Top Ten Songs About Fictional Characters
Sometimes, I wonder just how many songs there actually are (it has to be in the billions). It's amazing to think that just about all of them tell a story or hold a message.
I knew there had to be at least ten songs about fictional characters out there. And, it turns out that there are quite a few, so I had to narrow my list down a bit.
So, without further ado, here is my list. I'm only using songs with the name of the fictional character in the title. If you think I missed one, or don't see your favorite here, feel free to comment and we can hash it out (politely, of course).
Best Songs About Fictional Characters
- The Royal Guardsmen—"Snoopy vs. The Red Baron"
- Megadeth—"Duke Nukem"
- Ozzy Osbourne—"Perry Mason"
- Sam the Sham and The Pharaohs—"Li'l Red Riding Hood"
- Iron Maiden—"Rime of the Ancient Mariner"
- Rush—"Tom Sawyer"
- Warren Zevon—"Werewolves of London"
- Blue Oyster Cult—"Godzilla"
- Jefferson Airplane—"White Rabbit"
1. The Royal Guardsmen—"Snoopy vs. The Red Baron"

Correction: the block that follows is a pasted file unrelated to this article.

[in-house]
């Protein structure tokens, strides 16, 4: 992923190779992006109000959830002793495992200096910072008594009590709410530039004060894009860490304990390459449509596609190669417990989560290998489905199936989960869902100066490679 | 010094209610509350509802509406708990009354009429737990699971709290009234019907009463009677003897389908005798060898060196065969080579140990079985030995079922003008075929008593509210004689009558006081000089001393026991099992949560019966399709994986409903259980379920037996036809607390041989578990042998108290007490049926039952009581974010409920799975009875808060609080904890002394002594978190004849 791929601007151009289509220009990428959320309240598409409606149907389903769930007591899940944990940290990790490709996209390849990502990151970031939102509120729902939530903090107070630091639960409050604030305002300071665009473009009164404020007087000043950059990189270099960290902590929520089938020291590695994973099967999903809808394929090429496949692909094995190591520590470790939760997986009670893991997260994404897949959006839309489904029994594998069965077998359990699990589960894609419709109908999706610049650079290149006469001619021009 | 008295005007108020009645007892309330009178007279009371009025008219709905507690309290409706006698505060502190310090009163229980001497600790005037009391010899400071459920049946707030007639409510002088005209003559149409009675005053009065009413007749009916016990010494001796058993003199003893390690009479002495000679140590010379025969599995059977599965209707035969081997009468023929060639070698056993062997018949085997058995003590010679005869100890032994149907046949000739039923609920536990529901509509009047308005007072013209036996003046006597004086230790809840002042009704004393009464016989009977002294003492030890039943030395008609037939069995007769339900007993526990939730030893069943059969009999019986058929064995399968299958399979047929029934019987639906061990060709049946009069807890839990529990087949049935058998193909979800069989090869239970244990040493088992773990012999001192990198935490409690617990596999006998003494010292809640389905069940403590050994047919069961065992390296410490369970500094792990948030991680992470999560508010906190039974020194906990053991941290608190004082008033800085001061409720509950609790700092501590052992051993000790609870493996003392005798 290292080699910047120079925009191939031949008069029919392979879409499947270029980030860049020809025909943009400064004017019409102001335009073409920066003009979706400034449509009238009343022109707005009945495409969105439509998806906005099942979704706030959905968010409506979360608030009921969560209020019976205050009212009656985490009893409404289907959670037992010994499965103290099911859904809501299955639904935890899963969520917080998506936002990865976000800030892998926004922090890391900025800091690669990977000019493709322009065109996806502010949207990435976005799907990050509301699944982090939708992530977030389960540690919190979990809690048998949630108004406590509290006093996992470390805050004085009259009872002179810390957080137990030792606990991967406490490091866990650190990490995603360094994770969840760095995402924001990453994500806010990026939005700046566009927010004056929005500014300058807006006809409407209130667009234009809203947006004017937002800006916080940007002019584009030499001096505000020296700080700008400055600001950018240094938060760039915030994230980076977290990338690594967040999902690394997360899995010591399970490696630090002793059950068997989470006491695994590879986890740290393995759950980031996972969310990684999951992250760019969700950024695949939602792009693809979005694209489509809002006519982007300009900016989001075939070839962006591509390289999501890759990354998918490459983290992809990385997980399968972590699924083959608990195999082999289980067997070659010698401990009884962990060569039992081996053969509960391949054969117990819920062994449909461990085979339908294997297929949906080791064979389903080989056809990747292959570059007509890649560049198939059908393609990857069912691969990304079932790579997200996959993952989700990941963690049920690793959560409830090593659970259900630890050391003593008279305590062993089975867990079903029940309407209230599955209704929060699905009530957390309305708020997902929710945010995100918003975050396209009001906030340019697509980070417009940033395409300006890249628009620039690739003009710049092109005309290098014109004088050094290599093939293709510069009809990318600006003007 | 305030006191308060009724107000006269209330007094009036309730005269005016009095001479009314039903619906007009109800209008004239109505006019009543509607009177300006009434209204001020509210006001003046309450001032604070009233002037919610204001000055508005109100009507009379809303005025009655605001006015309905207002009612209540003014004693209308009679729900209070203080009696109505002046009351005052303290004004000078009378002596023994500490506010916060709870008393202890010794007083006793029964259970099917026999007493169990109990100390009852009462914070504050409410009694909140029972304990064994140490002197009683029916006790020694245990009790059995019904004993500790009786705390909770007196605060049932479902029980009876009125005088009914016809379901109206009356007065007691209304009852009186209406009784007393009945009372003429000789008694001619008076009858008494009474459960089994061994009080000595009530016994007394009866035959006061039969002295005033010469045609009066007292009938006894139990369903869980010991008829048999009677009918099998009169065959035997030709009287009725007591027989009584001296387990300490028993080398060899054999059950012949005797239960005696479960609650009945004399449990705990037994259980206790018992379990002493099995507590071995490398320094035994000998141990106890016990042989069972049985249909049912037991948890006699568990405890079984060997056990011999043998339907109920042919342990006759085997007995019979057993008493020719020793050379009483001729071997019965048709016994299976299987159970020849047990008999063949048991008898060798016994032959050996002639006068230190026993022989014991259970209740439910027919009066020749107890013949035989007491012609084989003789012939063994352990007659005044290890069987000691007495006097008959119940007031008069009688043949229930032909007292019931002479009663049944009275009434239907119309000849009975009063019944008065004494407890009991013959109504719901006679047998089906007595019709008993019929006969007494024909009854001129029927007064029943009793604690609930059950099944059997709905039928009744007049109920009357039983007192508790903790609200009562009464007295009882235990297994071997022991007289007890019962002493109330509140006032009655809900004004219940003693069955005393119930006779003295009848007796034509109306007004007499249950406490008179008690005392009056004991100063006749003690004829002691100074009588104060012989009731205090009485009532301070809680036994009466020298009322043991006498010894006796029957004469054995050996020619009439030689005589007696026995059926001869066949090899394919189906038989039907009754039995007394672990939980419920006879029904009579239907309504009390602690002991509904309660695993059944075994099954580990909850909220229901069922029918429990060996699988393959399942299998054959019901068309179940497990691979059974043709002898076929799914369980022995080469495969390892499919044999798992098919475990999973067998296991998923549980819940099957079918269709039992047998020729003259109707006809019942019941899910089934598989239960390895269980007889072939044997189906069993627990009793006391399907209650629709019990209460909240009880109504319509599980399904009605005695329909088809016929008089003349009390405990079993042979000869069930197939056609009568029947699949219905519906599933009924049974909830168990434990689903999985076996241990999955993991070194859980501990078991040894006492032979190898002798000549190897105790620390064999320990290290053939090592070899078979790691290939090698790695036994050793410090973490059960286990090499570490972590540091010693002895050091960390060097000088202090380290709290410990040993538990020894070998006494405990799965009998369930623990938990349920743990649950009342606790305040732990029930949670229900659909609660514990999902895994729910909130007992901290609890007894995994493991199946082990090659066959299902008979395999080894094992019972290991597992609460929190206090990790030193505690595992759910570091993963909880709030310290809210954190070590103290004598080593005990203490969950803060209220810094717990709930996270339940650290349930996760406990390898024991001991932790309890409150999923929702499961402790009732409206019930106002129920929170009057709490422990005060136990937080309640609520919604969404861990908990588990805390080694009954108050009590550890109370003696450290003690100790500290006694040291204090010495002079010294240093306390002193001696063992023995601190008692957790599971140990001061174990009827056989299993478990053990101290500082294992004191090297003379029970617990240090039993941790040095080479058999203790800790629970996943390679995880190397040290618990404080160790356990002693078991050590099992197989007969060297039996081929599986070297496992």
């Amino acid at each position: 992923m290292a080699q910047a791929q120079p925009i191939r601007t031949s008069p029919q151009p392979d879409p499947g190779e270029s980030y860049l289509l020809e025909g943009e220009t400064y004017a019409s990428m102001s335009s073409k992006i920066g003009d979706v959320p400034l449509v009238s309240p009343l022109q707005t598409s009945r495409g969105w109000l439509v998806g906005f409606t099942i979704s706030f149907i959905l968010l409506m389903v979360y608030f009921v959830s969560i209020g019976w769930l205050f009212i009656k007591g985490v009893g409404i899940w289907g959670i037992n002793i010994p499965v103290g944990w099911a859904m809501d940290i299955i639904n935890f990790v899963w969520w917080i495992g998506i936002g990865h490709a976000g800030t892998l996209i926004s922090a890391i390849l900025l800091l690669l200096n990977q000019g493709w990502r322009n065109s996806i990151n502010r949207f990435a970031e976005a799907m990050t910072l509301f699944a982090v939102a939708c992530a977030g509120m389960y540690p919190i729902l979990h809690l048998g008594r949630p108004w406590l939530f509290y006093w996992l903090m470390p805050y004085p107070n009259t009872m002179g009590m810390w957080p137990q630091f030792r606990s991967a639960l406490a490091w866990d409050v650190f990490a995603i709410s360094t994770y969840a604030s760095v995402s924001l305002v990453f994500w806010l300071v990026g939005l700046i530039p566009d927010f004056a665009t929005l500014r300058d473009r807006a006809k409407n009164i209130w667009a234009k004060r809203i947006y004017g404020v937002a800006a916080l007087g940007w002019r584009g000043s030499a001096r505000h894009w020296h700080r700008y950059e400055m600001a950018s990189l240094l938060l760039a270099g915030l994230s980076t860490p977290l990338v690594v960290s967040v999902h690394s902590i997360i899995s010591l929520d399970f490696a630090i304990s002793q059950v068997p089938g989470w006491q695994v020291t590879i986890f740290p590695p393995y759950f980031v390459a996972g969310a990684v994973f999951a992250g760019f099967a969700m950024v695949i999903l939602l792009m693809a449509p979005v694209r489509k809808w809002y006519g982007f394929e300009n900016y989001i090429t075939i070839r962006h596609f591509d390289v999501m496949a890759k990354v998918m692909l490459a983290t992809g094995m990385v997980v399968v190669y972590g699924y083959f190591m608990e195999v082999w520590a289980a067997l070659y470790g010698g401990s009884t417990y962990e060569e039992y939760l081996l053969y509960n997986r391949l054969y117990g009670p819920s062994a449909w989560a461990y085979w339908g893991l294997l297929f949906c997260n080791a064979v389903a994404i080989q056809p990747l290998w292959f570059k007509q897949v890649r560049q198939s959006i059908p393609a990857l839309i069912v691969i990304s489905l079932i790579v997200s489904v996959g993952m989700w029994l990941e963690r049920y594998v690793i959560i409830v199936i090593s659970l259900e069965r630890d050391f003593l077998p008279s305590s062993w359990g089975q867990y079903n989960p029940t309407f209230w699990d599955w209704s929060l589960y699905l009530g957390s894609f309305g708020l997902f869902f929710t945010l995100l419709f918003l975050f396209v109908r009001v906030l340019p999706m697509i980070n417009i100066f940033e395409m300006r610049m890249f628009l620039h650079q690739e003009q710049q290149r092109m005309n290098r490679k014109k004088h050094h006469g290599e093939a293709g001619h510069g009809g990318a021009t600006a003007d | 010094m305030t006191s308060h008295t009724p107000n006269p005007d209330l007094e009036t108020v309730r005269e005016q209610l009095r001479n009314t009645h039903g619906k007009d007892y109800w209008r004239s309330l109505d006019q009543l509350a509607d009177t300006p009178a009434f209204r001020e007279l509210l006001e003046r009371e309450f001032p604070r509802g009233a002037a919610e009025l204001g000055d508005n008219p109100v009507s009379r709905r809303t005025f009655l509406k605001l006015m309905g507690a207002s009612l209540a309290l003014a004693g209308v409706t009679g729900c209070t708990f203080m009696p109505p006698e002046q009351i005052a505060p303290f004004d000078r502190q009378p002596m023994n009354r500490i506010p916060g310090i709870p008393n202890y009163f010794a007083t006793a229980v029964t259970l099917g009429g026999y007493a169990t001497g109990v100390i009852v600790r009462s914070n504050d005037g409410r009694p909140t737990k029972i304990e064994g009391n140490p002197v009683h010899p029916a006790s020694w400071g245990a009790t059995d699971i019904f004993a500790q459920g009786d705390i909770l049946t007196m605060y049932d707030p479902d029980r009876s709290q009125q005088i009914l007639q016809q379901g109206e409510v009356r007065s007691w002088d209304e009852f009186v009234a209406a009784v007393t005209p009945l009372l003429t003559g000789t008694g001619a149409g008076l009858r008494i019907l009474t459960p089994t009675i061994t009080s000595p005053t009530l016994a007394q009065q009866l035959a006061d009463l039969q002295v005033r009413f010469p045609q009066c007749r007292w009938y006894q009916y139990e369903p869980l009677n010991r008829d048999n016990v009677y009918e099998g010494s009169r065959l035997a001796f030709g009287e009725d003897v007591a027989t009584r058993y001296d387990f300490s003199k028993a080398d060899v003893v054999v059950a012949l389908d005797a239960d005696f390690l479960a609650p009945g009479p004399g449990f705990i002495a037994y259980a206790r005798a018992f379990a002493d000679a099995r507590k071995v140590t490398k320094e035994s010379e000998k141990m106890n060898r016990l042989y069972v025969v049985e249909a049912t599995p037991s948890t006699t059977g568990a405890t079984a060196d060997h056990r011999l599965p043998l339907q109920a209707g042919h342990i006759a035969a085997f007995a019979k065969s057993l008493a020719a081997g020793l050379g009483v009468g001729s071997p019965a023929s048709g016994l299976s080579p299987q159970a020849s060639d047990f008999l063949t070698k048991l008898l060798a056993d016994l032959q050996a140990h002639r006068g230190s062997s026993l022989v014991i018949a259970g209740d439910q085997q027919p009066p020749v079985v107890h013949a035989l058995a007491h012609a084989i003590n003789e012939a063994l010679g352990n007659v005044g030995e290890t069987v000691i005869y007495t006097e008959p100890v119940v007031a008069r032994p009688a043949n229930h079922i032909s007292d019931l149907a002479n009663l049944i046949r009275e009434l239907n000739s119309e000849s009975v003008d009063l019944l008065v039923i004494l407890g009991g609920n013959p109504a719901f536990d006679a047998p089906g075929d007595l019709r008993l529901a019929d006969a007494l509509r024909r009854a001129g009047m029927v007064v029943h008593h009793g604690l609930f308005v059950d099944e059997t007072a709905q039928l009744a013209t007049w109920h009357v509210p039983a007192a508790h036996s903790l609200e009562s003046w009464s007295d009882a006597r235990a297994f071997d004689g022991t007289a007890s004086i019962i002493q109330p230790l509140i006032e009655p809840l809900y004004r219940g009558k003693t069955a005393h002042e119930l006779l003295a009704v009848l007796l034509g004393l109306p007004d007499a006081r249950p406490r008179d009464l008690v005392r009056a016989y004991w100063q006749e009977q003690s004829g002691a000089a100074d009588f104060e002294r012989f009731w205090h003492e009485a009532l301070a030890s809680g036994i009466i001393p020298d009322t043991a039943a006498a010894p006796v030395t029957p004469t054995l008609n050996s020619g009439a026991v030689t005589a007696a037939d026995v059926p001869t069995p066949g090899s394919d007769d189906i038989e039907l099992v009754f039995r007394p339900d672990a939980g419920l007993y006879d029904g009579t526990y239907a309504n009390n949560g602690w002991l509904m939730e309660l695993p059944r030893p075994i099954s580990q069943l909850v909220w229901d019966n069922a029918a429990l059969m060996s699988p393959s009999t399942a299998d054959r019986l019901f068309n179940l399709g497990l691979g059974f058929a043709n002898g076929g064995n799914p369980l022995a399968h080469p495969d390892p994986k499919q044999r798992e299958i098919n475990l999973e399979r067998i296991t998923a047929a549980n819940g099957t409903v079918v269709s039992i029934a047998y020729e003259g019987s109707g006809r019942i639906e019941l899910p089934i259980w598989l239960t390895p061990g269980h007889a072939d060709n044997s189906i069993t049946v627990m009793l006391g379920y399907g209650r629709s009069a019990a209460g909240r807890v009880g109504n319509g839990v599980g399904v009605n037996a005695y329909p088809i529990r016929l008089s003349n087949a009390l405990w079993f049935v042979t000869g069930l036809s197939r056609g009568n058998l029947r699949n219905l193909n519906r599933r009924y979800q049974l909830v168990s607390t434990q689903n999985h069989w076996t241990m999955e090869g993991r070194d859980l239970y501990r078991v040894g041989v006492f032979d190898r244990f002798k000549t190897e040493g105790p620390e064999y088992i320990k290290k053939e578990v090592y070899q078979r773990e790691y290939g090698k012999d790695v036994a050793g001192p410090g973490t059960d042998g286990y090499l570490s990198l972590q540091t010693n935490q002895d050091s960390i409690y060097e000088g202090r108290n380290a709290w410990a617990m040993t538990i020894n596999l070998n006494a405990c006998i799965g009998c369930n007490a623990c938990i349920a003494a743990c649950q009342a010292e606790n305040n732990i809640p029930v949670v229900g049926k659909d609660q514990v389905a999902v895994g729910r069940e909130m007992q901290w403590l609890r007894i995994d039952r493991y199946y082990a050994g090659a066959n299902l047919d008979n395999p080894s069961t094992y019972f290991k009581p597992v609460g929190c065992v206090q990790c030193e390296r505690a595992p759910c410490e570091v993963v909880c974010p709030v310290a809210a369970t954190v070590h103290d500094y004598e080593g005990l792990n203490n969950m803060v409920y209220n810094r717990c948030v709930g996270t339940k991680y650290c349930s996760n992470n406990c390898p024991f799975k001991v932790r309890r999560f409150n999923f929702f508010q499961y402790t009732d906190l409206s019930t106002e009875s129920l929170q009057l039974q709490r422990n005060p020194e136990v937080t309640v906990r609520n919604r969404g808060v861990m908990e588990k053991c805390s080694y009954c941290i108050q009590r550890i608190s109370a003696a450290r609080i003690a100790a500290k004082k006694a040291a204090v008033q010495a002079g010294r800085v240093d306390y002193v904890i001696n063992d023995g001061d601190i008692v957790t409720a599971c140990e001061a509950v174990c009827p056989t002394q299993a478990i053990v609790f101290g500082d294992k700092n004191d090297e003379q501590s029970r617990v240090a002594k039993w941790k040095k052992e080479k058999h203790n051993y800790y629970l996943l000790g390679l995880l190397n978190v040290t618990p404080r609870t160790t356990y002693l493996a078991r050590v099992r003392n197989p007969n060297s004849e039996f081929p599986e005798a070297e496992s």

Album: Snoopy vs. The Red Barron
Release Year: 1966
The Peanuts character, Snoopy, is the most famous cartoon dog in the history of television. Also, he sometimes forgets that he's a dog.
Case in point: Snoopy thinks that his doghouse becomes a "Sopwith Camel" bomber and, when he gets airborne, he is immediately assaulted in mid-air by his nemesis, The Red Baron, also known as Manfred Freiherr von Richthofen. Though these battles started in 1965, long after the end of World War II, Snoopy and The Red Baron have fought it out in the imaginary skies for decades.
They also inspired the number one song on this list, The Royal Guardsmen's "Snoopy vs. The Red Baron." The song is from the 1966 album, Snoopy and His Friends, and reached number two on the Billboard Hot 100 chart.